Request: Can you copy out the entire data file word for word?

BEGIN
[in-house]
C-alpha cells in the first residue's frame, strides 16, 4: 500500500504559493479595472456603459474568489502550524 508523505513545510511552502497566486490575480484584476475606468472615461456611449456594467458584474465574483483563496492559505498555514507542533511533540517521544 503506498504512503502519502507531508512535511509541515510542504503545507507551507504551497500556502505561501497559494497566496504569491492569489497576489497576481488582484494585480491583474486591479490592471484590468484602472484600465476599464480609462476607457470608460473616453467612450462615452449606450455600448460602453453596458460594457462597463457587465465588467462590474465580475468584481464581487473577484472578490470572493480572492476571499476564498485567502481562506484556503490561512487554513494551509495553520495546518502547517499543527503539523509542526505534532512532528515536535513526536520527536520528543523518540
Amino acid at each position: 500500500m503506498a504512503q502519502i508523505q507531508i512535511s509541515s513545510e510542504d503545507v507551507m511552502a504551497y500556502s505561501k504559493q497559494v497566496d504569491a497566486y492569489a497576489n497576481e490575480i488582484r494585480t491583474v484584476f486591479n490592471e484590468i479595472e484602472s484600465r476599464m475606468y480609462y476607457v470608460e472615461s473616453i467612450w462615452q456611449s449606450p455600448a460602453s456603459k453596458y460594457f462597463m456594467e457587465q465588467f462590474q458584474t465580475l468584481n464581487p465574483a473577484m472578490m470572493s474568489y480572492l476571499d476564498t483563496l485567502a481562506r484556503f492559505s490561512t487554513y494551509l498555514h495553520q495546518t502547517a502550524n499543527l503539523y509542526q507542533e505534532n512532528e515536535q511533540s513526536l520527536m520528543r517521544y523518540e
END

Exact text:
[in-house]
C-alpha cells in the first residue's frame, strides 16, 4: 500500500504559493479595472456603459474568489502550524 508523505513545510511552502497566486490575480484584476475606468472615461456611449456594467458584474465574483483563496492559505498555514507542533511533540517521544 503506498504512503502519502507531508512535511509541515510542504503545507507551507504551497500556502505561501497559494497566496504569491492569489497576489497576481488582484494585480491583474486591479490592471484590468484602472484600465476599464480609462476607457470608460473616453467612450462615452449606450455600448460602453453596458460594457462597463457587465465588467462590474465580475468584481464581487473577484472578490470572493480572492476571499476564498485567502481562506484556503490561512487554513494551509495553520495546518502547517499543527503539523509542526505534532512532528515536535513526536520527536520528543523518540
Amino acid at each position: 500500500m503506498a504512503q502519502i508523505q507531508i512535511s509541515s513545510e510542504d503545507v507551507m511552502a504551497y500556502s505561501k504559493q497559494v497566496d504569491a497566486y492569489a497576489n497576481e490575480i488582484r494585480t491583474v484584476f486591479n490592471e484590468i479595472e484602472s484600465r476599464m475606468y480609462y476607457v470608460e472615461s473616453i467612450w462615452q456611449s449606450p455600448a460602453s456603459k453596458y460594457f462597463m456594467e457587465q465588467f462590474q458584474t465580475l468584481n464581487p465574483a473577484m472578490m470572493s474568489y480572492l476571499d476564498t483563496l485567502a481562506r484556503f492559505s490561512t487554513y494551509l498555514h495553520q495546518t502547517a502550524n499543527l503539523y509542526q507542533e505534532n512532528e515536535q511533540s513526536l520527536m520528543r517521544y523518540e